This street was created in 1891 as part of the plat of Columbia, which incorporated in 1893 and was annexed to Seattle in 1907, becoming the neighborhood of Columbia City. Part of a series of streets named after explorers — (Christopher) Columbus Street (subsequently changed to Edmunds Street), Ferdinand (Magellan) Street, and Americus (Vespucci) Street — it was named for English explorer Henry Hudson (c. 1565–disappeared 1611), namesake of Hudson Bay in Canada and the Hudson River in New York and New Jersey.
After a false start as a dead-end road west of 57th Avenue S, S Hudson Street begins at 53rd Avenue S and goes ⅓ of a mile west to 47th Avenue S, becoming a stairway between 50th Avenue S and 49th Avenue S. It resumes at 46th Avenue S and goes ¾ of a mile west to Martin Luther King Jr. Way S. After another couple of short segments, it begins again at 28th Avenue S and goes ¼ mile west to 24th Avenue S. There are two more short segments on Beacon Hill, and then Hudson Street resumes in Georgetown, going ⅖ of a mile from 4th Avenue S to E Marginal Way S.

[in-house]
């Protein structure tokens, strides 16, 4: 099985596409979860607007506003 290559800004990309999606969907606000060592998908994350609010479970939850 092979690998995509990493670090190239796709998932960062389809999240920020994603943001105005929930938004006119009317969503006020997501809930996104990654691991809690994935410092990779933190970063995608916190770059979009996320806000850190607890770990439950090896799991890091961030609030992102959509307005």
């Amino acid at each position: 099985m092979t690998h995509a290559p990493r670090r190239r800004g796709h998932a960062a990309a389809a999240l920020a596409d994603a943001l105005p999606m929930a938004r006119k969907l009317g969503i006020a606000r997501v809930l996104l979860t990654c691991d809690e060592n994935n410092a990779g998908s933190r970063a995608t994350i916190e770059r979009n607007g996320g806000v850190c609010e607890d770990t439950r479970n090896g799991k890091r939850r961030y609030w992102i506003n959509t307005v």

In West Seattle, SW Hudson Street begins as a service road and footpath within Puget Park off 18th Avenue SW. Its first appearance as a residential street is at Puget Boulevard SW, where it goes ⅕ of a mile to the West Seattle Golf Course. It then picks up again at 35th Avenue SW, where it goes just over a mile to SW Jacobsen Road, becoming a stairway three separate times along the way.
Born and raised in Seattle, Benjamin Donguk Lukoff had his interest in local history kindled at the age of six, when his father bought him settler granddaughter Sophie Frye Bass’s Pig-Tail Days in Old Seattle at the gift shop of the Museum of History and Industry. He studied English, Russian, and linguistics at the University of Washington, and went on to earn his master’s in English linguistics from University College London. His book of rephotography, Seattle Then and Now, was published in 2010. An updated version came out in 2015.